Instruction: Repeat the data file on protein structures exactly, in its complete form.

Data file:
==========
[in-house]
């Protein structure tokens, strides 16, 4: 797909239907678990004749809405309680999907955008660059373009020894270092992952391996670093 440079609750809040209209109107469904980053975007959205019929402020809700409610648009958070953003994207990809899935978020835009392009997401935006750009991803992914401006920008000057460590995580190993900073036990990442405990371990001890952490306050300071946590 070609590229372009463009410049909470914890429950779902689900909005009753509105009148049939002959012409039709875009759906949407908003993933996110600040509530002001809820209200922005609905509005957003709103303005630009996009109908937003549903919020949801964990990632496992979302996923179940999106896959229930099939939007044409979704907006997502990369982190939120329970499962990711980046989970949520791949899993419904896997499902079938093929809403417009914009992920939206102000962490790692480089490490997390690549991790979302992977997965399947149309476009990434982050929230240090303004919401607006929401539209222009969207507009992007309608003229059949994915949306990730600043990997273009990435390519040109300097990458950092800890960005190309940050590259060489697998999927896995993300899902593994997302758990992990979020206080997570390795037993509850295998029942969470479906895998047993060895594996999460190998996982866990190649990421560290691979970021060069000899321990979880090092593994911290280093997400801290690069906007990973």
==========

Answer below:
[in-house]
């Protein structure tokens, strides 16, 4: 797909239907678990004749809405309680999907955008660059373009020894270092992952391996670093 440079609750809040209209109107469904980053975007959205019929402020809700409610648009958070953003994207990809899935978020835009392009997401935006750009991803992914401006920008000057460590995580190993900073036990990442405990371990001890952490306050300071946590 070609590229372009463009410049909470914890429950779902689900909005009753509105009148049939002959012409039709875009759906949407908003993933996110600040509530002001809820209200922005609905509005957003709103303005630009996009109908937003549903919020949801964990990632496992979302996923179940999106896959229930099939939007044409979704907006997502990369982190939120329970499962990711980046989970949520791949899993419904896997499902079938093929809403417009914009992920939206102000962490790692480089490490997390690549991790979302992977997965399947149309476009990434982050929230240090303004919401607006929401539209222009969207507009992007309608003229059949994915949306990730600043990997273009990435390519040109300097990458950092800890960005190309940050590259060489697998999927896995993300899902593994997302758990992990979020206080997570390795037993509850295998029942969470479906895998047993060895594996999460190998996982866990190649990421560290691979970021060069000899321990979880090092593994911290280093997400801290690069906007990973």